dimecres, de novembre 15, 2006

Further Comments from my Linguistics Course (English)

So far, I think you've all added some really good contributions to this discussion, but I'm a little disappointed that not more of you caught on to the very different ways those who speak Mohawk and those who speak English view their world.

There are two concepts which I often share with my language students: Crossing the Bridge & Parallel but Incongruous Linguistic Universes.

Crossing the Bridge: this is a term I learned during my early years of learning Welsh and being, albeit marginally, involved in Welsh and Welsh language politics. Back in the 80's there was a movement in Wales called "Croesi'r Bont," or Crossing the Bridge. This idea was used to demonstrate how non-Welsh speakers could cross the bridge to the Welsh speaking world with time and practice. I remember Welsh Tutor John Albert Evans describing people in our class in relationship to the bridge (much to the glee of my own ego, I was described as having already crossed it!) Other students were described as setting foot on the bridge, or halfway across, etc. I tell my own students about this bridge and explain to them that when they finally do it, when they finally master their chosen language well enough to function comfortably in their new language, that they have now crossed a bridge to somewhere new...

...to a Parallel but Incongruous Linguistic Universe. No matter how close two languages may be, say French and English, the perception of everything shifts when you move from one to the other. You really do "see" the universe differently while wearing French colored glasses as opposed to English colored ones, and vice-versa. The same is true for any language. There are whole ideas, concepts, from the mundane to the profound that differ wildly from one language to the other.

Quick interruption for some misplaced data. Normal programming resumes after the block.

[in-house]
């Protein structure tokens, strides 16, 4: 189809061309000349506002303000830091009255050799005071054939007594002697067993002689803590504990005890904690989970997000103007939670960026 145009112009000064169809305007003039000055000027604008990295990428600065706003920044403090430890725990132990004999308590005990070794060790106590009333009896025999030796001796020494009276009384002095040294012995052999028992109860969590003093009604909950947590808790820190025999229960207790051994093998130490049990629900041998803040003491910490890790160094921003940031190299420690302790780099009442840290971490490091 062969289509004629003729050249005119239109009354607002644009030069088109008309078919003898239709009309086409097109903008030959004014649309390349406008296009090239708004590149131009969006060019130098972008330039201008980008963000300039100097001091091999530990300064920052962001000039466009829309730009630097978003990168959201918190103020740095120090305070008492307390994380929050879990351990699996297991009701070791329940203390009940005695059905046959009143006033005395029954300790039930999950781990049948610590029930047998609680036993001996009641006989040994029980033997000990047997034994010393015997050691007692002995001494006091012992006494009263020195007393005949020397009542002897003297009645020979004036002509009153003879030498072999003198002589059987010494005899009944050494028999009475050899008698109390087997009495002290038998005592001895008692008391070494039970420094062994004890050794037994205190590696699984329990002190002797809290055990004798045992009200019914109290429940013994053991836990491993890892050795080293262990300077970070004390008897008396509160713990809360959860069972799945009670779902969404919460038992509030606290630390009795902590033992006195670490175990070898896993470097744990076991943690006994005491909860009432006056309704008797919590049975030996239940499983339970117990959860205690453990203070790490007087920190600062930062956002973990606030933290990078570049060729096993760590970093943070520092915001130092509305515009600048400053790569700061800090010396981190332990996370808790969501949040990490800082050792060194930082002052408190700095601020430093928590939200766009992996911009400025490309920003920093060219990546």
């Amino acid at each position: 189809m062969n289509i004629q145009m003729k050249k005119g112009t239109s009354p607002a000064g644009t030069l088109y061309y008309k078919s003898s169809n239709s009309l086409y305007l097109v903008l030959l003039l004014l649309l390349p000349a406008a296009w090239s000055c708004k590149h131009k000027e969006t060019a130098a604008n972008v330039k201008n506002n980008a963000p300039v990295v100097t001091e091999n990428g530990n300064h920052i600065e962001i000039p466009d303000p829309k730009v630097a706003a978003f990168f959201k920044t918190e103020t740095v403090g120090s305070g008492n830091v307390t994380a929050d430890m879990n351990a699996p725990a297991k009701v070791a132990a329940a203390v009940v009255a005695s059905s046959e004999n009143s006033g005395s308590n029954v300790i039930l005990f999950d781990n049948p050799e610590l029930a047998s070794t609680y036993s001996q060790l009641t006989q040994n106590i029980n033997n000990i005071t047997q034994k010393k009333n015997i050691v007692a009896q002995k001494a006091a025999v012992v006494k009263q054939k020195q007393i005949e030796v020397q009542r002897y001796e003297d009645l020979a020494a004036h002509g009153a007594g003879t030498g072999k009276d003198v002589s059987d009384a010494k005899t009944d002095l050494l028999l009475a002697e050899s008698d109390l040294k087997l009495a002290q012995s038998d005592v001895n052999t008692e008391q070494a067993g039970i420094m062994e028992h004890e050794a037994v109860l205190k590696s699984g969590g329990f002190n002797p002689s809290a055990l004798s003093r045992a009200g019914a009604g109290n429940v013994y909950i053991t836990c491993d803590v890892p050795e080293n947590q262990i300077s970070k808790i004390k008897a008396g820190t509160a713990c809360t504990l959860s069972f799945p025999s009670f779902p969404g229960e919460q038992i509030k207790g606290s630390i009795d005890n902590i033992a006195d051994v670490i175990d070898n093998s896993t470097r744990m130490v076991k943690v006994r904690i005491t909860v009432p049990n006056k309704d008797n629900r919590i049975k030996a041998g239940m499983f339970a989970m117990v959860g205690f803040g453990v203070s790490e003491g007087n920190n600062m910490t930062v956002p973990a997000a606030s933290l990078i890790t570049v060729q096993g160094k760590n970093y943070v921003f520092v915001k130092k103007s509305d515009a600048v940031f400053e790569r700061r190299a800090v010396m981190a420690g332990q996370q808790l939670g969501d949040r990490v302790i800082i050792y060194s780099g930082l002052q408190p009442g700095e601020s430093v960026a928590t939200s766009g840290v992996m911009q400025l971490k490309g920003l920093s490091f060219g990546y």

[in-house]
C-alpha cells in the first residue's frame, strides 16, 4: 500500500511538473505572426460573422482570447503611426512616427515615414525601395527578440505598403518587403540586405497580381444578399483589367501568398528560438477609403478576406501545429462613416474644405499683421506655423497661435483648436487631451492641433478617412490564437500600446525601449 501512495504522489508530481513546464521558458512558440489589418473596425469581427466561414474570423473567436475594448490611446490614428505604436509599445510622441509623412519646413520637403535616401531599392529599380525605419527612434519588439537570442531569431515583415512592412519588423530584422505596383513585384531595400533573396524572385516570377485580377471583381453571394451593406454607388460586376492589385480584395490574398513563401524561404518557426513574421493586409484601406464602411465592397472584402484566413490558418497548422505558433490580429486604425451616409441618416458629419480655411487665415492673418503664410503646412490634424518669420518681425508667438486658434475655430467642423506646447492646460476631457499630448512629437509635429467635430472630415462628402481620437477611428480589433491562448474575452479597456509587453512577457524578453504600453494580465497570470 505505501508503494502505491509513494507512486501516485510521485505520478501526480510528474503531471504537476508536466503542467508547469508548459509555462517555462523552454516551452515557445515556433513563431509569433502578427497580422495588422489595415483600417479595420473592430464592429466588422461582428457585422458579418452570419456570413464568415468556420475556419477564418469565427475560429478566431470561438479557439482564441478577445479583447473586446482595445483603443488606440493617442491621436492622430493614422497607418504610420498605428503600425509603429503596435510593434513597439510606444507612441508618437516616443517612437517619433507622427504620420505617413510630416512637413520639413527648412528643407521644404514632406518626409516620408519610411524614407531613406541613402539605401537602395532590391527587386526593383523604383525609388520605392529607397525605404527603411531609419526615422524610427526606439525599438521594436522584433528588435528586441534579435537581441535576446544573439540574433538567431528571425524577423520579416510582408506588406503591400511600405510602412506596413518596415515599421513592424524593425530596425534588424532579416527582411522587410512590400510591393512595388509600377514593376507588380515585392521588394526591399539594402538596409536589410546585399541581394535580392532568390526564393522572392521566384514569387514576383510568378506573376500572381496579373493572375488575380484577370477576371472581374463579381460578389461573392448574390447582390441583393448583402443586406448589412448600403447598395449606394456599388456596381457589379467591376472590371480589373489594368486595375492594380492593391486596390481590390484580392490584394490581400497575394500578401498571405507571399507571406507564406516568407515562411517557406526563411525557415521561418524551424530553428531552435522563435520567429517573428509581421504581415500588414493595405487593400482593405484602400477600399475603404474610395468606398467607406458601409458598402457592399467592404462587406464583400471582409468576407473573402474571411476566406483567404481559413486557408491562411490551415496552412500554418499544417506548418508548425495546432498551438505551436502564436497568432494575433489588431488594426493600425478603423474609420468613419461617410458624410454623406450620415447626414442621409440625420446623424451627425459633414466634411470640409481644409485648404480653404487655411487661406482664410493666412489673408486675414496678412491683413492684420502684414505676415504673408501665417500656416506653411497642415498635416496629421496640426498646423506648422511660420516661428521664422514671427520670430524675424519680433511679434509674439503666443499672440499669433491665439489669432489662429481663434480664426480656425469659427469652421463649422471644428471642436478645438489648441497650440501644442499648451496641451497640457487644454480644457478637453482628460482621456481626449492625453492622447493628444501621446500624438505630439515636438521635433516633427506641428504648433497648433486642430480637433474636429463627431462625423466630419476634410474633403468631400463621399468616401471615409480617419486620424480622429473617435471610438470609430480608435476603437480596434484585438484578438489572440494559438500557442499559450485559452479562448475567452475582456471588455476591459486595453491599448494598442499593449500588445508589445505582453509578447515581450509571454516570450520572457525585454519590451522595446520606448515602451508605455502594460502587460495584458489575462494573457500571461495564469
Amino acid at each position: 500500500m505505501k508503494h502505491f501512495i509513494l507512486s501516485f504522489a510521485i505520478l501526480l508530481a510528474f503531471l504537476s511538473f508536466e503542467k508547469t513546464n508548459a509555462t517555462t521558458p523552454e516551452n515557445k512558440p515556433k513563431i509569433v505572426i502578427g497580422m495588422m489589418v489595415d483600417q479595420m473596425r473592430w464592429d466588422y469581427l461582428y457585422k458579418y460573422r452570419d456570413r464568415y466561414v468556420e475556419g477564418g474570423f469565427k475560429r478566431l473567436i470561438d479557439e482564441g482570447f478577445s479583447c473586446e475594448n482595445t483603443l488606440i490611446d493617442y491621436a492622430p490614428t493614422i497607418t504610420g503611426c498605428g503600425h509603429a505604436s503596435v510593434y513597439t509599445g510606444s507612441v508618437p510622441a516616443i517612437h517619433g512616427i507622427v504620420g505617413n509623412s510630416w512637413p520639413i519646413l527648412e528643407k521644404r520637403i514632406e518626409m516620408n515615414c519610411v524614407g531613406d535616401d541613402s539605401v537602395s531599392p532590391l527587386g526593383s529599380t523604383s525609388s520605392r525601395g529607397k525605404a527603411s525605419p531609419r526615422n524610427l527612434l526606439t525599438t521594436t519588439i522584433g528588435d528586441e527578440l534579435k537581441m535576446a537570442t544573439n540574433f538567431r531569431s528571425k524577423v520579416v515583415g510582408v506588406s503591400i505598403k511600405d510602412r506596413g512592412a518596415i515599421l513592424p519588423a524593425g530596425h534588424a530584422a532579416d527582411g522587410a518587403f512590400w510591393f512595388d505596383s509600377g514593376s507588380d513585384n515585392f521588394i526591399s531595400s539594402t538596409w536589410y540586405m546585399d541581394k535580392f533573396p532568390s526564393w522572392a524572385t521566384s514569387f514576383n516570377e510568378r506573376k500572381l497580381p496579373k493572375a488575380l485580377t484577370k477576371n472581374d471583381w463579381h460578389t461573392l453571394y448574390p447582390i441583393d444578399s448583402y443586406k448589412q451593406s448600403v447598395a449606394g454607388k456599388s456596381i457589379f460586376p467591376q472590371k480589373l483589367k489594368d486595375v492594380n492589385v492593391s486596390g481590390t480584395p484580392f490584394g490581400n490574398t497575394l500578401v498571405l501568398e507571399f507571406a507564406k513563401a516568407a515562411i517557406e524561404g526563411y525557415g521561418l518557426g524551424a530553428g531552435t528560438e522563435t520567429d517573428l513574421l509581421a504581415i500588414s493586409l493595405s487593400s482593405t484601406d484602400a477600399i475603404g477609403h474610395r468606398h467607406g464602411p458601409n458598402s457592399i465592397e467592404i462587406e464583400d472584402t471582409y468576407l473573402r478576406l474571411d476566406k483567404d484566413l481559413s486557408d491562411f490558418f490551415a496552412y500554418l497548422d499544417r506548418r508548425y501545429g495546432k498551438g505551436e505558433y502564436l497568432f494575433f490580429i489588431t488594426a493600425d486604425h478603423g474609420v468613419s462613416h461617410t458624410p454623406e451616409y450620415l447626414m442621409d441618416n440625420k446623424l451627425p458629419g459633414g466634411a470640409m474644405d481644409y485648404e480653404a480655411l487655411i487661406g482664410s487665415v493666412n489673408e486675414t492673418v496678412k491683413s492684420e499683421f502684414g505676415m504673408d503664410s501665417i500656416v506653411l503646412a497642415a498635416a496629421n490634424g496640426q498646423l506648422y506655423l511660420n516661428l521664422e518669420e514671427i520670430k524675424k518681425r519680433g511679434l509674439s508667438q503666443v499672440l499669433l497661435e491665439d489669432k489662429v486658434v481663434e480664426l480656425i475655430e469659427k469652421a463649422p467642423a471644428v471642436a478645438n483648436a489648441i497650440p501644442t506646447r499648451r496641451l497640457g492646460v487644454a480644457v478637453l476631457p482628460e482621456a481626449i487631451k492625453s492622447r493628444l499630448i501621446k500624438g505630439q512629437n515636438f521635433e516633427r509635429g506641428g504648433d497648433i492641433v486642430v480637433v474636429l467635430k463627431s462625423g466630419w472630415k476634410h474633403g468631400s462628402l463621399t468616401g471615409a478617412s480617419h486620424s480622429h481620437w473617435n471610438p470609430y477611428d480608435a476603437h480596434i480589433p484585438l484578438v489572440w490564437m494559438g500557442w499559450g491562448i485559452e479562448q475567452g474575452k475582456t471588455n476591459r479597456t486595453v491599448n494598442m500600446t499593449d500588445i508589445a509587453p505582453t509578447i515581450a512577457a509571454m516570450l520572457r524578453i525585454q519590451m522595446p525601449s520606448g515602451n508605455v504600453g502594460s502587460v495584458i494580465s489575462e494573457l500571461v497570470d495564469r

It is indeed true what Noam Chomsky claims about language, that all human languages are equal, at least theoretically. In practice they do not exchange relevant concepts that are unique and different between them to make each complete. It is not just the concepts (semantics) however, but also the syntax, morphology and pragmatics that give each language a different perspective, each totally unique. As hard as it is to imagine, but when I'm in Wales, speaking Welsh all day, everyday, my universe is Welsh. China has a Welsh accent (there are Welsh speakers there having Welsh thoughts about it!). Quantum Physics flows like poetry through ancient concepts of the natural world, even if the math behind it is no easier in Welsh than in English (but in Welsh I get to talk about my numbers in base ten or base twenty, or for fun mix the two systems up!). World politics are colored by millenia old Celtic concepts of federation, tribal allegiance, freedom and fair play. It is not the world that I occupy in English, and because none of you speaks Welsh, you will never really understand what I mean unelss one day you do. However, some of you have crossed bridges into English or other languages, and perhaps, if you're proficient enough, and you're sensitive enough, you will perceive these linguistic differences in perception. French, Japanese, English, Mandarin, Wolof, Mohawk, Latin, Russian, Arabic, and all the other languages of the Earth occupy the same space and time, but do not share the same reality.

If you get a chance, go back and read the chapter on Mohawk again, and see if you can begin to appreciate what this means in relation to how Mohawk perceives reality.